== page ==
Our results suggest that social desirability need not be a major concern when using questionnaires to assess mental health in geriatric outpatients without dementia.

Peer Review reports


Social desirability is the tendency of subjects to respond to self-report items in a manner that portrays them in an overly favourable light with respect to prevailing social norms and standards [1]. It can therefore affect all self-rated measures, especially those involving socially sensitive topics like psychological well-being [2, 3].

There are several lines of evidence that support the notion that socially desirable responding may be an important issue among older individuals. First, geriatric clinical practice and ageing research rely heavily on self-reports [4]. Second, it is acknowledged that social desirability increases with age (e.g. [5,6,7,8,9]), be it because older people compensate for the negative way ageing is stereotyped in our society by presenting a more positive image of themselves [10] or because they have more traditional values and are more sensitive to socially accepted norms [7]. Third, mild cognitive impairment (MCI) is highly prevalent in geriatric populations [11] and it could influence social desirability in two opposite directions. On the one hand, the stigma associated with the condition [12] could make subjects more prone to strategic self-presentation [10], thereby increasing social desirability. On the other hand, deficits in social cognitive abilities [13, 14] could make subjects less aware of common social norms, thereby reducing social desirability.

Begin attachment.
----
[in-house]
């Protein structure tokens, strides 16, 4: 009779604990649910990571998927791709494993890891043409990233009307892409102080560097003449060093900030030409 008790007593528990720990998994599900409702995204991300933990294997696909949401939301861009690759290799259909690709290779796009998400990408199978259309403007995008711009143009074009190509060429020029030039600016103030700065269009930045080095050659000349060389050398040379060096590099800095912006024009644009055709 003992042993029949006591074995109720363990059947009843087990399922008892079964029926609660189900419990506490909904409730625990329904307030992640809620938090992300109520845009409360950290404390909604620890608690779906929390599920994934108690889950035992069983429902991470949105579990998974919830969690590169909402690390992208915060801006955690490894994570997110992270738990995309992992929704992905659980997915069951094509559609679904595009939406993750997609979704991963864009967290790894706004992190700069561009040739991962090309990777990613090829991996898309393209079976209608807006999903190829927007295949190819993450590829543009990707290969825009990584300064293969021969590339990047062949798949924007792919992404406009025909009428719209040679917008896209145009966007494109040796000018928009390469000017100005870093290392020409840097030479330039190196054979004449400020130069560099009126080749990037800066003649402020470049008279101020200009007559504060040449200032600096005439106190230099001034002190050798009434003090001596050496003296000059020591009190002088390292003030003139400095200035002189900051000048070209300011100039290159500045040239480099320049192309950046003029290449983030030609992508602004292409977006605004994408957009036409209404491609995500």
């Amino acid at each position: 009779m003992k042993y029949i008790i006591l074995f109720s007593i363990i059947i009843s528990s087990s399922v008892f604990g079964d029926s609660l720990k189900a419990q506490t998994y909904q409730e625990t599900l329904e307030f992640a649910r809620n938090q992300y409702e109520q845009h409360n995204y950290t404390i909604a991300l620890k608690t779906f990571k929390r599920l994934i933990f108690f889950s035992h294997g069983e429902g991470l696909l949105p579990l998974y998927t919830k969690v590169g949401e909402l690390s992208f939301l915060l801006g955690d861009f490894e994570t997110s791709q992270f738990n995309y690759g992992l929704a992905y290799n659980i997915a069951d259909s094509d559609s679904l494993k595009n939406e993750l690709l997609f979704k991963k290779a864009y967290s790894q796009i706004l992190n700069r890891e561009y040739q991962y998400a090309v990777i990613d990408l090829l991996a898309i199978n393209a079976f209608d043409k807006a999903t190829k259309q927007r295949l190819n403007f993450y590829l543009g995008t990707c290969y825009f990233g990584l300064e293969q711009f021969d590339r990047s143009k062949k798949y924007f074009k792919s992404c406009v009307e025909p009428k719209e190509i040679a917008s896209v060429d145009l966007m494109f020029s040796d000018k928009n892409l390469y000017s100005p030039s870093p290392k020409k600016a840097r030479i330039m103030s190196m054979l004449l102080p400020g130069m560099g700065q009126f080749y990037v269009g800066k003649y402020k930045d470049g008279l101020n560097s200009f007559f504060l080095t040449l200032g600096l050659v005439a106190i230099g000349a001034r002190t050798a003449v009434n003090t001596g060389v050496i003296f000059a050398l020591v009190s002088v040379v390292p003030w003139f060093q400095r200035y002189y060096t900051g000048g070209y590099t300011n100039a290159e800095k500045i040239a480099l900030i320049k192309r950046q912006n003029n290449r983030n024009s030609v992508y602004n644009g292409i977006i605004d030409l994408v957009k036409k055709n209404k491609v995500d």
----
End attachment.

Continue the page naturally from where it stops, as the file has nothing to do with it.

The most widely used tool to assess socially desirable responding is the Marlowe-Crowne Social Desirability Scale (MCSDS) [15] whose shorter versions (e.g. [16]) minimise time and fatigue and can therefore be better suited to the setting of a comprehensive geriatric assessment.